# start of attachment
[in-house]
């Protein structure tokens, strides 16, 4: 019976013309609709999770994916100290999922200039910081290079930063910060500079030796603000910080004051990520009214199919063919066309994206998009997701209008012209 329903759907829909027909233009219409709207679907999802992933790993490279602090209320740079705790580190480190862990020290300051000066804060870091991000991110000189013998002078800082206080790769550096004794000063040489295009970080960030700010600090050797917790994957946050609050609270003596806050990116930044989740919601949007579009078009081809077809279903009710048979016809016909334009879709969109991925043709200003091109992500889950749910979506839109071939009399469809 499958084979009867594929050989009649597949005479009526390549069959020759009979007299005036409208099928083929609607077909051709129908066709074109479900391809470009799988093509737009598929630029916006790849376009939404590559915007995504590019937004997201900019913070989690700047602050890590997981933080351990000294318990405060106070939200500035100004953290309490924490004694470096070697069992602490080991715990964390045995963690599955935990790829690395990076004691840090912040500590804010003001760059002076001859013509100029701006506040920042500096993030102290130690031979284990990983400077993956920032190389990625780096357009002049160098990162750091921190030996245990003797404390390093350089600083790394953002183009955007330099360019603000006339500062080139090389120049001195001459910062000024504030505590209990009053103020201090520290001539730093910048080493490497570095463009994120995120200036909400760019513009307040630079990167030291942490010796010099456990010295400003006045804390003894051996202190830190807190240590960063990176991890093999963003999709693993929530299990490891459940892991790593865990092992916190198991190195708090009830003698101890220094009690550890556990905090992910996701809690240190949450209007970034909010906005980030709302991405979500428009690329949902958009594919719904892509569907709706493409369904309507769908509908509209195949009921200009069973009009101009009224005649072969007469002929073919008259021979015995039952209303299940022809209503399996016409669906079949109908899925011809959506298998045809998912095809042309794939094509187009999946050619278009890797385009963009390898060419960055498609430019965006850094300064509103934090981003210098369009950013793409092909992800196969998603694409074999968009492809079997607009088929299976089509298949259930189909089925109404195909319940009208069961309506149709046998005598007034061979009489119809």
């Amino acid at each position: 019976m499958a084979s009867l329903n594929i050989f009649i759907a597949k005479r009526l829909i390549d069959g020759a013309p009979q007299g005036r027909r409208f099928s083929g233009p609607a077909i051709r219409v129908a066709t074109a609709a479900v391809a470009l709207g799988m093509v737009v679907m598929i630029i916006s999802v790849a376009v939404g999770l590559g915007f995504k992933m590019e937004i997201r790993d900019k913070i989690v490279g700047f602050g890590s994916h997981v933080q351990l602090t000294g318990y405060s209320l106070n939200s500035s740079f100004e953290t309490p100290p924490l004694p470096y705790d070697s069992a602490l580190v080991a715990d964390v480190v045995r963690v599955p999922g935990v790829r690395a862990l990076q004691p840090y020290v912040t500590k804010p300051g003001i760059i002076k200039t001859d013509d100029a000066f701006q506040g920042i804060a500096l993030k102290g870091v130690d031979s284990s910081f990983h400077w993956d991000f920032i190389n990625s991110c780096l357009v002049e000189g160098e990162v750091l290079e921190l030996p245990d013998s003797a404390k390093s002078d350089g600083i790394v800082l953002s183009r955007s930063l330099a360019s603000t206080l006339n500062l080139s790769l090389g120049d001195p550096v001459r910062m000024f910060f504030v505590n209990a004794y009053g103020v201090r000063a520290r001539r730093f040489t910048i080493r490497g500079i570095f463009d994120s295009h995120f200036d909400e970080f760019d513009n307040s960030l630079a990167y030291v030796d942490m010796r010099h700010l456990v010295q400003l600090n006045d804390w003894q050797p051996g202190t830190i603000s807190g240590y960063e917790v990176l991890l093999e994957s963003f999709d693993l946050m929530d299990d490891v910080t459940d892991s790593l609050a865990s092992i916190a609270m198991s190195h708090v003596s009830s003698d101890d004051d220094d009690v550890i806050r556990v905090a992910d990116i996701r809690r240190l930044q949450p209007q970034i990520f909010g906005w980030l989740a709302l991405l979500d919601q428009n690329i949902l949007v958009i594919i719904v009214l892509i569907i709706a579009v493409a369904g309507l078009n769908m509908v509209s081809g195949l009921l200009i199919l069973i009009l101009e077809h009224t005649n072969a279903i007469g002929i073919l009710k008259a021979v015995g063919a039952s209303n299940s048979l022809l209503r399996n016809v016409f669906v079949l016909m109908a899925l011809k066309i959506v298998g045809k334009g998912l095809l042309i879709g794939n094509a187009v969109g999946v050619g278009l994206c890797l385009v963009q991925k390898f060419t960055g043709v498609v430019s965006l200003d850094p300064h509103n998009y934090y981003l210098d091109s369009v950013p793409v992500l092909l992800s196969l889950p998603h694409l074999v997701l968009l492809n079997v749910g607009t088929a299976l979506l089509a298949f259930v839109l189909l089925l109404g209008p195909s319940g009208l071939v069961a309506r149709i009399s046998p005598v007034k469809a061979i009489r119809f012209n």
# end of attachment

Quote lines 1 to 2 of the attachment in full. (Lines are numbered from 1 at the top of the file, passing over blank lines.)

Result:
[in-house]
């Protein structure tokens, strides 16, 4: 019976013309609709999770994916100290999922200039910081290079930063910060500079030796603000910080004051990520009214199919063919066309994206998009997701209008012209 329903759907829909027909233009219409709207679907999802992933790993490279602090209320740079705790580190480190862990020290300051000066804060870091991000991110000189013998002078800082206080790769550096004794000063040489295009970080960030700010600090050797917790994957946050609050609270003596806050990116930044989740919601949007579009078009081809077809279903009710048979016809016909334009879709969109991925043709200003091109992500889950749910979506839109071939009399469809 499958084979009867594929050989009649597949005479009526390549069959020759009979007299005036409208099928083929609607077909051709129908066709074109479900391809470009799988093509737009598929630029916006790849376009939404590559915007995504590019937004997201900019913070989690700047602050890590997981933080351990000294318990405060106070939200500035100004953290309490924490004694470096070697069992602490080991715990964390045995963690599955935990790829690395990076004691840090912040500590804010003001760059002076001859013509100029701006506040920042500096993030102290130690031979284990990983400077993956920032190389990625780096357009002049160098990162750091921190030996245990003797404390390093350089600083790394953002183009955007330099360019603000006339500062080139090389120049001195001459910062000024504030505590209990009053103020201090520290001539730093910048080493490497570095463009994120995120200036909400760019513009307040630079990167030291942490010796010099456990010295400003006045804390003894051996202190830190807190240590960063990176991890093999963003999709693993929530299990490891459940892991790593865990092992916190198991190195708090009830003698101890220094009690550890556990905090992910996701809690240190949450209007970034909010906005980030709302991405979500428009690329949902958009594919719904892509569907709706493409369904309507769908509908509209195949009921200009069973009009101009009224005649072969007469002929073919008259021979015995039952209303299940022809209503399996016409669906079949109908899925011809959506298998045809998912095809042309794939094509187009999946050619278009890797385009963009390898060419960055498609430019965006850094300064509103934090981003210098369009950013793409092909992800196969998603694409074999968009492809079997607009088929299976089509298949259930189909089925109404195909319940009208069961309506149709046998005598007034061979009489119809």